On La­bor Day, a reimag­ined De­pres­sion-era jobs plan re­minds us how and why to value work­ers

Chicago Sun-Times - - OPINION -

On a La­bor Day that falls amid painful job losses, our thoughts turn to the De­pres­sion-era Civil­ian Con­ser­va­tion Corps.

The most pop­u­lar of the New Deal’s pro­grams, the CCC gave young men not only a job, but also a sense of pur­pose as they built in­spir­ing fa­cil­i­ties in for­est pre­serves and na­tional and state parks across the coun­try, many of which re­main in use nearly a cen­tury later. The CCC long has been lauded as rec­og­niz­ing that jobs give peo­ple a sense of dig­nity and be­long­ing — some­thing that we cel­e­brate on La­bor Day.

This La­bor Day is a ter­rific time to re­mem­ber that work­ers are not dis­pos­able, as too many em­ploy­ers and elected of­fi­cials still seem to be­lieve, or are sim­ply data points on some busi­ness spread­sheet. With un­em­ploy­ment at 8.4%, it’s a time to re­flect on how jobs mean much more than a pay­check.

“Work re­ally de­fines our com­mu­ni­ties and how we think of our­selves,” said Robert Bruno, pro­fes­sor of la­bor and em­ploy­ment re­la­tions at the Univer­sity of Illi­nois at Ur­bana-Cham­paign. “Dur­ing bad eco­nomic times, [cre­at­ing jobs] has long-term div­i­dends. It keeps fam­i­lies whole, it avoids mortgage fore­clo­sures and evic­tions, and it helps to stim­u­late the econ­omy.”

That’s why we are in­trigued by an idea that grew from a sug­ges­tion by a Cook County For­est Pre­serve Dis­trict em­ployee and was nur­tured into a green in­fra­struc­ture plan with na­tion­wide sup­port by the Open­lands en­vi­ron­men­tal group. It would cre­ate a reimag­ined CCC which not only would pro­vide job train­ing and work ex­pe­ri­ence but also un­der­take main­te­nance and restora­tion of parks, trails and nat­u­ral ar­eas.

U.S. Sen. Dick Durbin, D-Ill., whose of­fice worked with Open­lands on this from the start, plans to in­tro­duce leg­is­la­tion this week to cre­ate a RE­NEW Con­ser­va­tion Corps, based on the CCC, that would do just that.

The time is ripe for a new CCC that would be more in­clu­sive than its pre­de­ces­sor, said Neil M. Ma­her, a Rutgers Univer­sity pro­fes­sor who is au­thor of “Na­ture’s New Deal: The Civil­ian Con­ser­va­tion Corps and the Roots of the Amer­i­can En­vi­ron­men­tal Move­ment.”

“Young peo­ple com­ing from dif­fer­ent back­grounds need to feel a shared sense of civic pur­pose,” Ma­her told us. “They are look­ing for that. They are long­ing for that. A pro­gram that pro­motes en­vi­ron­men­tal stew­ard­ship could give them that sense.”

The RE­NEW Con­ser­va­tion Corps would spend $55.8 bil­lion over five years to hire a di­verse group of a mil­lion peo­ple over age 16 to work on new and de­ferred con­ser­va­tion projects on fed­eral, state, lo­cal and tribal lands. It could help the Cook County For­est Pre­serve Dis­trict move for­ward on its am­bi­tious but un­der­funded and un­der­staffed Next Cen­tury Con­ser­va­tion Plan.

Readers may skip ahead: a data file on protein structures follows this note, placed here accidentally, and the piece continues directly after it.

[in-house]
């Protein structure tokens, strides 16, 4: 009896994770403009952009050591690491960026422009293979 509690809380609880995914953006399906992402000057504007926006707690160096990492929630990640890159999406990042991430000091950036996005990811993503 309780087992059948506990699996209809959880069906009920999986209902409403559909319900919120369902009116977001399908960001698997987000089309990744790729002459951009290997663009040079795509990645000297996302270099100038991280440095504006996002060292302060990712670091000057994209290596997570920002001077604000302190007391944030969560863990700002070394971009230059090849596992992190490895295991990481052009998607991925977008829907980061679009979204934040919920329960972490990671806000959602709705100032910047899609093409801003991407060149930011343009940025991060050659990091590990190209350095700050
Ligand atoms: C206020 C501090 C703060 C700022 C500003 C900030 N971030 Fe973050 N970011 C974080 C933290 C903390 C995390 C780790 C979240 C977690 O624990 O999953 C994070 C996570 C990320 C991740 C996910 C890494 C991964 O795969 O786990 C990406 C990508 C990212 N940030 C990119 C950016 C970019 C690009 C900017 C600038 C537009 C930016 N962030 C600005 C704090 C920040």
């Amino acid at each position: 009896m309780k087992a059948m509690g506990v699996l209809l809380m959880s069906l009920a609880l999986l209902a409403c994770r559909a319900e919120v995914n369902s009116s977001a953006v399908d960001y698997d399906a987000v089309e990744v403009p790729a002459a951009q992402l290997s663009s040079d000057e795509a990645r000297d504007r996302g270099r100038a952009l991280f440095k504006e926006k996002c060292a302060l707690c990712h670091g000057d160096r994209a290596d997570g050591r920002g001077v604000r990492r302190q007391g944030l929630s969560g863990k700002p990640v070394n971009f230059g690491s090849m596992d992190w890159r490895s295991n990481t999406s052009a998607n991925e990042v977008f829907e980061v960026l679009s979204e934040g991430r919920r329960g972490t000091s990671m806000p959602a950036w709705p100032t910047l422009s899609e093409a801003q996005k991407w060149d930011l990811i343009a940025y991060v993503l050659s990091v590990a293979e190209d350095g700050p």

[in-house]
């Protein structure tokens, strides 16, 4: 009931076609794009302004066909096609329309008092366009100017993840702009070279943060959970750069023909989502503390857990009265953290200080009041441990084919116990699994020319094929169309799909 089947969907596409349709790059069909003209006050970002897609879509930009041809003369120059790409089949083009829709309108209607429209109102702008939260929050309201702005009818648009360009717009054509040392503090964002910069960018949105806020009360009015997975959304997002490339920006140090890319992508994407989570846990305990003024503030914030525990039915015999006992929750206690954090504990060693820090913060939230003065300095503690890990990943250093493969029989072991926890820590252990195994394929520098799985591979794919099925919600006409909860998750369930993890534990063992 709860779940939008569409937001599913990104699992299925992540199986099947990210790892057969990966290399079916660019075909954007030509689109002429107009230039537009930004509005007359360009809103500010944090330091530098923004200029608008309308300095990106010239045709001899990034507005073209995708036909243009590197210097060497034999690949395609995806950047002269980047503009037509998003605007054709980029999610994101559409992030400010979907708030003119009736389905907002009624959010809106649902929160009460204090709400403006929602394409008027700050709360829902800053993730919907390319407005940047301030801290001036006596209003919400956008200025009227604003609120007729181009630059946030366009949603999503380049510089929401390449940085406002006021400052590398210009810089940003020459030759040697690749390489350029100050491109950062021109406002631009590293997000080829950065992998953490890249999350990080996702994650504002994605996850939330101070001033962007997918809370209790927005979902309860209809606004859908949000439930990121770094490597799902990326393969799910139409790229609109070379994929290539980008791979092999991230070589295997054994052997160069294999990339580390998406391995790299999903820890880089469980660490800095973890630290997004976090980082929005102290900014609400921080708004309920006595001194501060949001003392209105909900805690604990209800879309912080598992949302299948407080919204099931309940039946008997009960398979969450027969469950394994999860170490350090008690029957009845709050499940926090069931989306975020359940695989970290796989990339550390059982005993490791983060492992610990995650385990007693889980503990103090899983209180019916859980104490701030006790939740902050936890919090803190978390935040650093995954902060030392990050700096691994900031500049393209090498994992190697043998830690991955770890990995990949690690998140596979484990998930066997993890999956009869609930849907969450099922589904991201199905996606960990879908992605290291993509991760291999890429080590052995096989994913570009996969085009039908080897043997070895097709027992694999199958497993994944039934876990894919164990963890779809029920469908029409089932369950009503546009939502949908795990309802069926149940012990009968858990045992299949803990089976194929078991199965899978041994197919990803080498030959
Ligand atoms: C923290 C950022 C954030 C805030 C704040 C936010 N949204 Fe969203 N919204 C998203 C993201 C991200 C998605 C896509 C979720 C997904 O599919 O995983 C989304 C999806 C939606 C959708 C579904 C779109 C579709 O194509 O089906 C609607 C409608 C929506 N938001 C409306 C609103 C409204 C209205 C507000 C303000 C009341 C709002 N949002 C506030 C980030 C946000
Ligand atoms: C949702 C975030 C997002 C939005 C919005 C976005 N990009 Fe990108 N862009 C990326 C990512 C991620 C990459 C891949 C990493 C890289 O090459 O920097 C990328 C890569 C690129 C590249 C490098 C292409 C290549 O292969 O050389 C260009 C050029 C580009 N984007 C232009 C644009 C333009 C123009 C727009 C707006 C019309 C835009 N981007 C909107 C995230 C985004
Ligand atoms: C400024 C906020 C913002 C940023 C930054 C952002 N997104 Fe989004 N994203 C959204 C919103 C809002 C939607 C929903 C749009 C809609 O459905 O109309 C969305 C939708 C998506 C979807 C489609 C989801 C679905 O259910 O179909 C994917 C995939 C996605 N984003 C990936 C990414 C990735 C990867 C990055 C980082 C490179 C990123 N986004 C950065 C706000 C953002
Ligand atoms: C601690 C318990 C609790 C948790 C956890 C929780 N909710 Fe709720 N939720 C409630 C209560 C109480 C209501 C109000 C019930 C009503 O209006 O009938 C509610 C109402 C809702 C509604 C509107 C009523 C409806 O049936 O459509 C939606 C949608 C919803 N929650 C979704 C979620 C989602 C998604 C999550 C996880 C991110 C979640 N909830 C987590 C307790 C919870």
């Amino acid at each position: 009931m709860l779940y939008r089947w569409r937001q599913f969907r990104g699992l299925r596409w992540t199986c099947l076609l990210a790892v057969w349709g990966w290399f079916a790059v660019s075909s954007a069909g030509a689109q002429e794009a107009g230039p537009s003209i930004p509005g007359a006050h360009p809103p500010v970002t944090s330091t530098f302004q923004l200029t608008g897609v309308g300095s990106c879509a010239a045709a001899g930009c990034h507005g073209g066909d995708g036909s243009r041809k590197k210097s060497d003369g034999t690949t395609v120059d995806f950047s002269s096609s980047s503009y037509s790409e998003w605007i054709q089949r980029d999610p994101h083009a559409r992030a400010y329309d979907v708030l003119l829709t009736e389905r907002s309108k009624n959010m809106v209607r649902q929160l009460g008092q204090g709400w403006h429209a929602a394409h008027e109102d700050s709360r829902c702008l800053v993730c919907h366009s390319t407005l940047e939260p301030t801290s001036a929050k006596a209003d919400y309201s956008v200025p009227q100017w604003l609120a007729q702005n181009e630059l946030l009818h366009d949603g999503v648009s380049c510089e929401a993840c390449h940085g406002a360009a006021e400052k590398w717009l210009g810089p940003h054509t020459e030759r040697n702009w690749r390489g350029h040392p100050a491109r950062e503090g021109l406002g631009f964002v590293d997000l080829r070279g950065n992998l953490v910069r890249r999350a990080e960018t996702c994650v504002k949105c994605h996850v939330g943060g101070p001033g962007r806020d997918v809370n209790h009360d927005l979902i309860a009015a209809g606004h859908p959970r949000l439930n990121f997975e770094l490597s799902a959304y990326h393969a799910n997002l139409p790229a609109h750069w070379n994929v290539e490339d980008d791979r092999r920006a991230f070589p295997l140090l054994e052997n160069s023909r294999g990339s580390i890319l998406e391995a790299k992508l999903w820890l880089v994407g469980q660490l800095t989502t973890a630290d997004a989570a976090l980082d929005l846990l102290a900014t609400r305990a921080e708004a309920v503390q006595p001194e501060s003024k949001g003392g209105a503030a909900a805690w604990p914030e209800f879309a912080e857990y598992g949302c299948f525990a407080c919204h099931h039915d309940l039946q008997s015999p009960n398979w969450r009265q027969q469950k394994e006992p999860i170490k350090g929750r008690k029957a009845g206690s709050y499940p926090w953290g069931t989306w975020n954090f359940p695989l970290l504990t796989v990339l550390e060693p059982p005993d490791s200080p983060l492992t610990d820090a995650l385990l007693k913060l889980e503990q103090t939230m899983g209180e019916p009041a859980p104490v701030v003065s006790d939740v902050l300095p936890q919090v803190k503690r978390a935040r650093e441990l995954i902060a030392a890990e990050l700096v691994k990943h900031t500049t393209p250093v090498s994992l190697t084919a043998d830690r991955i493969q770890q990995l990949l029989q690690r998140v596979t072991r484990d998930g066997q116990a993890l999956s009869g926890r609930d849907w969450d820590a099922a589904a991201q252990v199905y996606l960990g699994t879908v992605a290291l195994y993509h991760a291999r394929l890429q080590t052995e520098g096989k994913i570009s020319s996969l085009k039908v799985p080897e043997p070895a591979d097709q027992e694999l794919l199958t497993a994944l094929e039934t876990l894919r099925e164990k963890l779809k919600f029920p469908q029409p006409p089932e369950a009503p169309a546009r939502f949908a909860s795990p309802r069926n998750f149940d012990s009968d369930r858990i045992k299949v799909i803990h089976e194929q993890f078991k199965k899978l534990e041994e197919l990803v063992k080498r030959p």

Work­ers, paid a min­i­mum of $15 an hour for jobs last­ing from 12 weeks to a year, would plant trees; con­trol in­va­sive species; re­store ecosys­tems; con­struct or main­tain pic­nic shel­ters, camp­grounds, trails and bridges; de­velop ur­ban gar­dens; and un­der­take other con­ser­va­tion projects.

The hand­i­work of the orig­i­nal CCC is still with us in Cook County and Illi­nois. The CCC built the strik­ing lodge at Starved Rock State Park. It built the Skokie La­goons. It built lime­stone stair­ways and aque­ducts in Dan Ryan Woods. It built hik­ing and bik­ing trails and pic­nic shel­ters along the by-then-aban­doned Illi­nois and Michi­gan Canal. It also built pic­nic shel­ters, trails, wa­ter­ways and foot­bridges through­out the Cook County for­est pre­serves.

“It is un­be­liev­able how much of their stuff per­sists to­day,” said Ben­jamin Cox, ex­ec­u­tive di­rec­tor of the Friends of the For­est Pre­serves.

The RE­NEW Con­ser­va­tion Corps, which would com­ple­ment the newly en­acted Great Amer­i­can Out­doors Act, ap­pears un­likely to pass as a stand-alone bill, but it could be in­cor­po­rated into other leg­is­la­tion, such as an in­fra­struc­ture bill or other ini­tia­tives.

“It’s a pro­gram that has been fleshed out,” said Jerry W. Adel­mann, Open­lands pres­i­dent and CEO. “We have thought through the al­lo­ca­tion of funds and the struc­ture. We have talked to many peo­ple in Illi­nois and around the coun­try, so it has been vet­ted with many groups. We wanted to make sure what we came up with would work around the coun­try and in our ter­ri­to­ries.”

“Seg­ments of pop­u­la­tions that are es­pe­cially hit by un­em­ploy­ment in­clude di­verse groups,” Adel­mann said. “What a great op­por­tu­nity to not only em­ploy them but also in­tro­duce them to new ca­reers in the green in­dus­try.”

On La­bor Day, we should sup­port work­ers. Plenty of young peo­ple are search­ing for work, and the na­tion has plenty of work for them to do on public lands. The RE­NEW Con­ser­va­tion Corps could help those work­ers, the out­doors and our planet. It’s a great idea worth pur­su­ing.


The pic­nic shel­ter at the Cook County For­est Pre­serve’s Al­li­son Woods, which was built dur­ing the De­pres­sion through a public works project, prob­a­bly the Civil­ian Con­ser­va­tion Corps or the WPA. A new ver­sion of the Civil­ian Con­ser­va­tion Corps could do ad­di­tional en­vi­ron­men­tal work in the for­est pre­serves.


The Civil­ian Con­ser­va­tion Corps built lime­stone aque­ducts in Dan Ryan Woods in the 1930s.

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